The Department of Public Safety sent an email Monday warning students about recent scams targeting international students.
This past semester, 17 students lost an average of $3,500 due to these scams, and some have lost up to $16,000, according to the email.
Assistant Chief David Carlisle, said scammers ask for money posing as public entities such as the International Revenue Service or the Immigration and Naturalization Service.
“I’ve often said during orientation presentations, particularly to international students, that they’ll never be contacted by the Immigration and Naturalization Service saying they owe a fine,” Carlisle said. “In the last several months we’ve had a number of students who’ve been victimized that we decided we needed to put out a university-wide information bulletin to let students know to be aware of those scams.”
Freshman journalism student and Shanghai native Marilyn Chang said she has not been targeted by one of these scams, but that she knows not to engage with people or entities that ask her for money.
“If I ever had an interaction with any company or center or institutions like that, [I would] hang up,” Chang said. “Just don’t talk to random strangers on the phone.”
Kenneth Yim, a sophomore majoring in communication from South Korea, said he learned about IRS scams last year when he was studying at Emory University.
“I’m actually a transfer student and so I received IRS scam [training] from my previous university because [as] freshmen there they taught us about scams like that because they happened all the time,” Yim said.
Carlisle said that scammers may target students on sites like Craigslist, and that students should arrange to pick up their orders at the DPS office if they suspect they are being scammed.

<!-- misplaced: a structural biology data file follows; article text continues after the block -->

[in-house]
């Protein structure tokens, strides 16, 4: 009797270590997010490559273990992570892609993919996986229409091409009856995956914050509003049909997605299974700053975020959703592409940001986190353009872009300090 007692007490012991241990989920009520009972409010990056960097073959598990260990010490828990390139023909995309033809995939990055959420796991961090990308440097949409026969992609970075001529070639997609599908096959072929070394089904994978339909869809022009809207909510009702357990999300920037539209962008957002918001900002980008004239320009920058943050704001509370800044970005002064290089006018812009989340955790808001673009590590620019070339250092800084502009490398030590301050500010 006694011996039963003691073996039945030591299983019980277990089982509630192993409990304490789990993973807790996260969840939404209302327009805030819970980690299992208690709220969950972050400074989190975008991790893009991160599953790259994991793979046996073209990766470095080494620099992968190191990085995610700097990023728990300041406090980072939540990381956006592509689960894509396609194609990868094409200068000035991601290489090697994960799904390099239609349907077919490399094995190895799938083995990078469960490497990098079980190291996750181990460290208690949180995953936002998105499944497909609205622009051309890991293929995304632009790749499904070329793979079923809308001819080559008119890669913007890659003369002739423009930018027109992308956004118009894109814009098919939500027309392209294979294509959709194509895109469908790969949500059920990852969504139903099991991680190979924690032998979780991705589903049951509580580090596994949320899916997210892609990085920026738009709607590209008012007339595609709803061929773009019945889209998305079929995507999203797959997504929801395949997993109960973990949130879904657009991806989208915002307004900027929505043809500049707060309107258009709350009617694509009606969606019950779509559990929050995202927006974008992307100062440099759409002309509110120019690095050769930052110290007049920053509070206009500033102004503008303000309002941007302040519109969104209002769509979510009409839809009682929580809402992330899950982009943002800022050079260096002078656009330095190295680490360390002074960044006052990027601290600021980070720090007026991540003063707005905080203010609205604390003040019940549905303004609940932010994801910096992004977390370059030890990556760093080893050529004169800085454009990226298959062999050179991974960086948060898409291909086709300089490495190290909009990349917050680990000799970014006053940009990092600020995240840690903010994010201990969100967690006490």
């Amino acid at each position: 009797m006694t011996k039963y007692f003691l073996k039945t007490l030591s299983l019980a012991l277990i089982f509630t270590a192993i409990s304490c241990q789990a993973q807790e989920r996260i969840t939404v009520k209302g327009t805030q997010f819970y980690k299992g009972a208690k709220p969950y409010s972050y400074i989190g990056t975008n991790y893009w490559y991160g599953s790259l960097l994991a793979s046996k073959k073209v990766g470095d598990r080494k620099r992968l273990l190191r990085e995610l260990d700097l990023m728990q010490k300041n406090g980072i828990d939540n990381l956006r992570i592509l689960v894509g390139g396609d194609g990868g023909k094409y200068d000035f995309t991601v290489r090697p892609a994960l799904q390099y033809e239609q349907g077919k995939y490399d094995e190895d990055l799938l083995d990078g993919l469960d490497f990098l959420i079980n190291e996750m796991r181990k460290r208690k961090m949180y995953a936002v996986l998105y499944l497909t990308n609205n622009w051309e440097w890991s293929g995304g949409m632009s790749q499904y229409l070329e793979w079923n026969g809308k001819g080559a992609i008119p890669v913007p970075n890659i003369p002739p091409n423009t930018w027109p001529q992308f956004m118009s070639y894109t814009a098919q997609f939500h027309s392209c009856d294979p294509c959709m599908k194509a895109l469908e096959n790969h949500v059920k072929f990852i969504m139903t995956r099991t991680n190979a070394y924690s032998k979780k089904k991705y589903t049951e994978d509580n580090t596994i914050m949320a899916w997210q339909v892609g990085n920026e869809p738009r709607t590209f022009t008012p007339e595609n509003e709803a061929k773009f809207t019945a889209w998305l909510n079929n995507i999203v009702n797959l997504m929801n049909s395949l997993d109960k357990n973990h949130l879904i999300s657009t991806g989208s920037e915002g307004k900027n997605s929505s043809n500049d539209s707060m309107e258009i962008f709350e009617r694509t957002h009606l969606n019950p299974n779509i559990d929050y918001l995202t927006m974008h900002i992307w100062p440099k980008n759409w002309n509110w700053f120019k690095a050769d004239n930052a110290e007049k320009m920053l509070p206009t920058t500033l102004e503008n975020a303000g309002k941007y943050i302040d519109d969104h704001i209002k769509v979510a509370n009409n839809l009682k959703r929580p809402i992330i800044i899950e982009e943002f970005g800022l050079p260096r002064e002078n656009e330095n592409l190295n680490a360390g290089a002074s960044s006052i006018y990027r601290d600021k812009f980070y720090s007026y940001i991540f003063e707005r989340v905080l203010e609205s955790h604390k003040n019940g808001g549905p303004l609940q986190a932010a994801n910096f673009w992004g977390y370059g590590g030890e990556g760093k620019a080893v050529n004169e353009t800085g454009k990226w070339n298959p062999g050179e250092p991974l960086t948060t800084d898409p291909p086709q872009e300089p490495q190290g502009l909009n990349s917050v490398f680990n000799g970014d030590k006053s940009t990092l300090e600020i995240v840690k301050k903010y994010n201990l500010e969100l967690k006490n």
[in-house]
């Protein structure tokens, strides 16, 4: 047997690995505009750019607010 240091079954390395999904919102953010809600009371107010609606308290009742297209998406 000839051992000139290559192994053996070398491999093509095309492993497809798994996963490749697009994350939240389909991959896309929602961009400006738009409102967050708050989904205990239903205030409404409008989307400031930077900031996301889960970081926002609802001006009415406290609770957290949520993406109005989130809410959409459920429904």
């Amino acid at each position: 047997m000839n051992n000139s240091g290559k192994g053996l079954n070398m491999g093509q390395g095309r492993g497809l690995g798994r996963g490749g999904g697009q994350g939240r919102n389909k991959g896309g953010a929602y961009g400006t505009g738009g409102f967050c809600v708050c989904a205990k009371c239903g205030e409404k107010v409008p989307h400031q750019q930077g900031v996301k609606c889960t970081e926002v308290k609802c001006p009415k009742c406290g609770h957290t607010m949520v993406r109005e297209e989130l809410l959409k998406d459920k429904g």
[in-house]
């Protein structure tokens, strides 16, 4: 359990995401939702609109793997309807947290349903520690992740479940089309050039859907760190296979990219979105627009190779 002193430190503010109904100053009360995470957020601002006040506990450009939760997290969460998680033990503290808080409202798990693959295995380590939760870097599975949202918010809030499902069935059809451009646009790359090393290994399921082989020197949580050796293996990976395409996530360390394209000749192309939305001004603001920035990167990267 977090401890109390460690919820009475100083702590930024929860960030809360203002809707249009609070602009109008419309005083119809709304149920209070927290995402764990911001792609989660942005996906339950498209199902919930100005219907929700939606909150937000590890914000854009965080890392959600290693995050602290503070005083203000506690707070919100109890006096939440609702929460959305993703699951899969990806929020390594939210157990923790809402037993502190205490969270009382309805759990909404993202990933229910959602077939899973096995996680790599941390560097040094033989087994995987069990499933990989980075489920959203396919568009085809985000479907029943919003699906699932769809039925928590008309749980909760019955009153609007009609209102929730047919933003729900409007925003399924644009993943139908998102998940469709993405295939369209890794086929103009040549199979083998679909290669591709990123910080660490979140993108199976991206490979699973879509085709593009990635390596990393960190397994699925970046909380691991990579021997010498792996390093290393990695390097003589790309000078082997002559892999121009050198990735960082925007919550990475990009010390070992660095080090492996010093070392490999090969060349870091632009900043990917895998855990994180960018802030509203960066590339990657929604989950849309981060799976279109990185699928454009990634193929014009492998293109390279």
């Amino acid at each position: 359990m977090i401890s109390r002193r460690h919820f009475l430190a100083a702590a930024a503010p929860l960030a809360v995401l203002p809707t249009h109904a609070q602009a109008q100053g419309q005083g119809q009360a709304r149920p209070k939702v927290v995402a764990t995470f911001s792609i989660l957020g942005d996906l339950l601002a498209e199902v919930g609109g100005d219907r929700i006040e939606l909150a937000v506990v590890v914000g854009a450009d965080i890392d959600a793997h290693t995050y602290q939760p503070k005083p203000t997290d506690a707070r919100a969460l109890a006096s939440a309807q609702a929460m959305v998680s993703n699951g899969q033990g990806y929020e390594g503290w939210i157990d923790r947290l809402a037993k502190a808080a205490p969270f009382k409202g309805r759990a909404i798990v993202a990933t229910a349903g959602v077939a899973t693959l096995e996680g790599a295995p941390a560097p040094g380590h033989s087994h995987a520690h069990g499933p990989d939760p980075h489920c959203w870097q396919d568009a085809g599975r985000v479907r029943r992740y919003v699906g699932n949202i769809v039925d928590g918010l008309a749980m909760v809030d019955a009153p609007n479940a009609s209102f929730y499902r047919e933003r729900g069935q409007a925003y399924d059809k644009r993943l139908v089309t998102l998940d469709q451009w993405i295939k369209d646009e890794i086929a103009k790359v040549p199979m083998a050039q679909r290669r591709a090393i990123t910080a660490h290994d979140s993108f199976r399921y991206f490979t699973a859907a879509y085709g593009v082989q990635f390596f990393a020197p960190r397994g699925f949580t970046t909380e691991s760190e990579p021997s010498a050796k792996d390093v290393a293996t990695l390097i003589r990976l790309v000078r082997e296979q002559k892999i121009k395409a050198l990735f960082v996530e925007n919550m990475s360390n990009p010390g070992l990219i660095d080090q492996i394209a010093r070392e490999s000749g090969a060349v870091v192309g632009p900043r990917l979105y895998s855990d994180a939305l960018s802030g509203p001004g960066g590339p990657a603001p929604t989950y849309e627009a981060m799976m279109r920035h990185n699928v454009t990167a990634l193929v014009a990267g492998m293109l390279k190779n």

In general, the email states that students who are making a transaction with a person they don’t know should request a DPS officer be present or ask the person to meet with them at the DPS station in the Downey Way Parking Structure.
The email also warns students that some scammers may contact students on social media or via online chat platforms and make them believe they are entering a consensual online sexual encounter while secretly recording them. The scammers then threaten to make the video public unless the student pays them through money transfer services like MoneyGram and Western Union.
“This is a criminal act known as extortion and is a serious crime,” the email read. “Scams such as these can be avoided. Do not respond to friend requests from complete strangers. Never send strangers money or give them your credit card information.”
Carlisle said that if students suspect they are being contacted by scammers or have been the victim of a scam, they should contact DPS immediately.
“If they feel they have been scammed and have been the victim, don’t be embarrassed. Call DPS,” Carlisle said. “We’re there to help them, and we will get the proper outside authorities involved whether it be the LAPD or some of those entities such as the IRS who have their own investigators.”